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Mike Nelson has been working day and night at the abandoned Essex Street Market to create what he calls A Psychic Vacuum. The space has been closed off for 13 years and is now home to Nelson's first major New York exhibition. The 6,500 sq foot installation is a labyrinth of 10 rooms that create a fictional world with inspiration from the world outside its doors.

Upon the opening of the space last week we asked the artist a few questions about the experience and stopped by to get a sneak peak. The exhibition, located at 117 Delancey Street, runs through October 28th (Friday through Sunday, noon-6pm). All photos by Sam Horine.

How did the Essex Street Market become the site for your first major U.S. installation?
Creative Time had been looking for the right space for over a year and located that site. It was an interesting building that was unknown to most people and therefore ideal to create a new fictional environment.

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The installation is partially inspired by the building's history and the surrounding neighborhood -- can you expand upon how?
The neighborhood was of interest as it's a place in transition and has a history of a variety of immigrants being moved through. Specifically the abundance of tattoo parlors, clairvoyant storefronts, and biker shops, as well as the building's own history including the Chinese restaurant at the entrance and meat freezer rooms all inspired aspects of the installation.

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What did you learn while researching the building?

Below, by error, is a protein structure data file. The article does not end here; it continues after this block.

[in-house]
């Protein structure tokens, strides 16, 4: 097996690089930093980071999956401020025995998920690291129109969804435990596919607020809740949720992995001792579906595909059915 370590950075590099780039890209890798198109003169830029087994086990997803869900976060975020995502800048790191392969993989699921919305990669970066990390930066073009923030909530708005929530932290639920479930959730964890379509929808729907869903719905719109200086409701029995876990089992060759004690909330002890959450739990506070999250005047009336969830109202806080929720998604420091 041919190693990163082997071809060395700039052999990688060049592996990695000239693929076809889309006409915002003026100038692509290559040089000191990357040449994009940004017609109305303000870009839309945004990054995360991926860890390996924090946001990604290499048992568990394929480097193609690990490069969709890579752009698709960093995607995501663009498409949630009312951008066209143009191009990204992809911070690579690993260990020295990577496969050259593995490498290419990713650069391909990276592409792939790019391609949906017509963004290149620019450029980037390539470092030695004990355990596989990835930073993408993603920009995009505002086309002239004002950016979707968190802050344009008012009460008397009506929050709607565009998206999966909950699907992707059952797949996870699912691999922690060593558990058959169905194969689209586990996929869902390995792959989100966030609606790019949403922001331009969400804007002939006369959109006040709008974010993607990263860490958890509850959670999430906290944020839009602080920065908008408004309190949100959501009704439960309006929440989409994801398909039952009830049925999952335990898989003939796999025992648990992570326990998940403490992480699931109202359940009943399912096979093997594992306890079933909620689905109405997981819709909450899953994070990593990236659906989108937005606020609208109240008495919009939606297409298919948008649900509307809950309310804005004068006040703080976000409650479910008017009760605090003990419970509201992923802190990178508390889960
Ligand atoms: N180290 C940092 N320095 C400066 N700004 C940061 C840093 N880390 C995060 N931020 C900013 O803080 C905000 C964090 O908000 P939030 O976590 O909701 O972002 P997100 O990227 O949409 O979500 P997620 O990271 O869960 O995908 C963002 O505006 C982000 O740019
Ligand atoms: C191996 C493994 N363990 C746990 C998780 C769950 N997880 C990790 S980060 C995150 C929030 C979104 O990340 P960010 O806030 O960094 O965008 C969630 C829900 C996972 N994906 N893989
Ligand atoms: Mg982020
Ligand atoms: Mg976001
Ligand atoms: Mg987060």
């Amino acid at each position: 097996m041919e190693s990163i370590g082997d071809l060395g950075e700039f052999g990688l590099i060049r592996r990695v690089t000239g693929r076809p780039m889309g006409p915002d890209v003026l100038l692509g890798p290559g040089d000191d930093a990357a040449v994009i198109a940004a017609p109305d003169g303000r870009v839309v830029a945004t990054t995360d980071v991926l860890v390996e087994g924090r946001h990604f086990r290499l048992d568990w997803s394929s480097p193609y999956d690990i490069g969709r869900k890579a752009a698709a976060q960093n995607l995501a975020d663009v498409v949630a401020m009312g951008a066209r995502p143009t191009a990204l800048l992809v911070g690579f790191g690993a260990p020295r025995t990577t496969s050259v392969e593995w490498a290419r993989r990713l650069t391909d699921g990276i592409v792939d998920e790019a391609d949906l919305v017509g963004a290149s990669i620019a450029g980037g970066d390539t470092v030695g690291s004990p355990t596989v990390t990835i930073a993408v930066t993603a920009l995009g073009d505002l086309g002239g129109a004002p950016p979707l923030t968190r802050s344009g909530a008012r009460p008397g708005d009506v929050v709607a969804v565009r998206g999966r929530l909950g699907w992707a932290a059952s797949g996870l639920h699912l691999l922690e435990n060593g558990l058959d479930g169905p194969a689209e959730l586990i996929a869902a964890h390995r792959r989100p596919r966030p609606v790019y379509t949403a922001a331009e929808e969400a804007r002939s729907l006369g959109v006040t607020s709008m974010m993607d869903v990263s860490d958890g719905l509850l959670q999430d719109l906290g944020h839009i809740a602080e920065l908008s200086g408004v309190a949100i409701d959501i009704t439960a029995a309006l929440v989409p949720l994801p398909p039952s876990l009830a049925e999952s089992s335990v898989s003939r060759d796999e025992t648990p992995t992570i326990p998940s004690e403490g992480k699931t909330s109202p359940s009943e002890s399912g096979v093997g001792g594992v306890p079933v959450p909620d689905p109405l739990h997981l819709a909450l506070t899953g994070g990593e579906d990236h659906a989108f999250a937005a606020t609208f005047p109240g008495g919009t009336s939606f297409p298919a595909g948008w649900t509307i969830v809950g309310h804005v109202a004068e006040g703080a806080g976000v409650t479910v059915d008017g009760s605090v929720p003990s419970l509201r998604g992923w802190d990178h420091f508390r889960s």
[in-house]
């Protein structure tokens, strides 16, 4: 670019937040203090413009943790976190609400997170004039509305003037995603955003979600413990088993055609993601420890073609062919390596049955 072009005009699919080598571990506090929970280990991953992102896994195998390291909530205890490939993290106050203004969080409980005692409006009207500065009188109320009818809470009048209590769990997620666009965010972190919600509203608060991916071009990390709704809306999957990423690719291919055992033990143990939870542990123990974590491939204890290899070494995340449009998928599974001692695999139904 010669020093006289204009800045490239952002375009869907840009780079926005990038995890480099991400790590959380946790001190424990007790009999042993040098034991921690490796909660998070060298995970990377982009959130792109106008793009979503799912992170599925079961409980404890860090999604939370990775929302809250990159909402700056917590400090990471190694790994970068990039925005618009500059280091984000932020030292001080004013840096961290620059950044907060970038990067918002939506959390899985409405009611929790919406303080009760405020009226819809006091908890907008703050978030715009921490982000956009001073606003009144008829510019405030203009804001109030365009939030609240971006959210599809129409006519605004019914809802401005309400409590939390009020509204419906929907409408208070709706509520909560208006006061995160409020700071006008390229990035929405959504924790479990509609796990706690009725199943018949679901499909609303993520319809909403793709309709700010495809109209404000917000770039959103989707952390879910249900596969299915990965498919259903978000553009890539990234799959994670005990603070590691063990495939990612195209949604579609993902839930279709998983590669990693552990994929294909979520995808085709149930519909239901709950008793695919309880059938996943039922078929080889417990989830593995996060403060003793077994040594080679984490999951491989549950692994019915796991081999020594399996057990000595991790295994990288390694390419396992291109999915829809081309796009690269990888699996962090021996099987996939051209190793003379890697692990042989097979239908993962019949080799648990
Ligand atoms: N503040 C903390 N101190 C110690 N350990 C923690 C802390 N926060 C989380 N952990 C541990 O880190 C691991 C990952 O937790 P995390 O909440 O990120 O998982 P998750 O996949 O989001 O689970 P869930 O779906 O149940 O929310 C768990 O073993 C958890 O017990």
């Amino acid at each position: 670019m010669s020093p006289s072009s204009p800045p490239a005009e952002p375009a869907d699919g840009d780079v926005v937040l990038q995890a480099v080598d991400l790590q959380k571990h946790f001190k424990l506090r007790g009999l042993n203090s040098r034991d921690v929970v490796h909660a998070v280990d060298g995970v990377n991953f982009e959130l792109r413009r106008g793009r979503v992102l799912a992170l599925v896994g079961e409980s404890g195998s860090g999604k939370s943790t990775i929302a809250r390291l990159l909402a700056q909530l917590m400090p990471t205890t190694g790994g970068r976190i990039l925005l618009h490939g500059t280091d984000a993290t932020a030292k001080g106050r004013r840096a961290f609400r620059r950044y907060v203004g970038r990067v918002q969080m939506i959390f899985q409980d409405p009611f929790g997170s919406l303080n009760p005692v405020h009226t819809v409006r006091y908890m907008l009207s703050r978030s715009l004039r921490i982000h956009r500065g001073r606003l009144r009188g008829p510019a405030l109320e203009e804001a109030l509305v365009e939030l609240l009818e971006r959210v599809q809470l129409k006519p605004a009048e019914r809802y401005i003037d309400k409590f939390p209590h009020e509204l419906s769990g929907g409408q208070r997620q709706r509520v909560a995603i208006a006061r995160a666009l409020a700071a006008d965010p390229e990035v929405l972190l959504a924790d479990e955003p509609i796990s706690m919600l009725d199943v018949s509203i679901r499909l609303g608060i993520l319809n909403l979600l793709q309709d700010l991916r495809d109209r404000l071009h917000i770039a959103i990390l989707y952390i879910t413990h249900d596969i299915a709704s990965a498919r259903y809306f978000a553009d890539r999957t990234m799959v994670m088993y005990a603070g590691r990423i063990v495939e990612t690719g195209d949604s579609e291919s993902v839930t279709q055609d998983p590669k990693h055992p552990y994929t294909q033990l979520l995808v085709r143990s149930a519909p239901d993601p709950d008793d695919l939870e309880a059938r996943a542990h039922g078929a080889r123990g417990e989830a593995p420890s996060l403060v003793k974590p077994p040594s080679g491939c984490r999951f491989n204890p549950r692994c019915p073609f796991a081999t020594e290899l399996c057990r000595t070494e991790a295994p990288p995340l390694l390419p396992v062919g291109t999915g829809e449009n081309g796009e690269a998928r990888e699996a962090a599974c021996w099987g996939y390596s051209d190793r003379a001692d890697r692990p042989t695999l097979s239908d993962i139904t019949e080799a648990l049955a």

Well there were garters, scarves, underwear and mattresses upstairs, and nocturnal life all around, so you can draw your own conclusions. The Chinese restaurant, the first room of the installation, was left with dirty dishes, oil spilled, even a $2 tip in one of the envelopes – it looks like it was vacated quite urgently.

What sort of remnants from the building did you use?
There was a map of the U.S. hanging on the wall upstairs that was torn in half and really striking so we moved that to the installation downstairs. I often use found objects in my installations, and this image also became part of the announcement.

The peeling paint is courtesy of the space, and we used one of the meat freezer rooms in the show in which you can catch a whiff of its original use. The windows in the last room provide beautiful light that shifts throughout the day creating different experiences with the work.

Most material was found outside the building including Materials for the Arts archived prints of tattoos and old photo prints, and finds from flea markets in upstate NY.

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The space is also inspired by different literary authors, who did you garner inspiration from and how did it effect the work?
Lovecraft, Borroughs, Bradbury – ideas and inspirations come from all over and subtly inspire visual directions in the work.

Which New Yorker do you most admire?
Moments working late, alone in the dark hot space, felt like I channeled Travis Bickle.

Given the opportunity, how would you change New York?
Having to work in it in the summer.

What's your current soundtrack to the city?
I’ve been having a Grateful Dead moment – a CD was left in the car I drove a lot.

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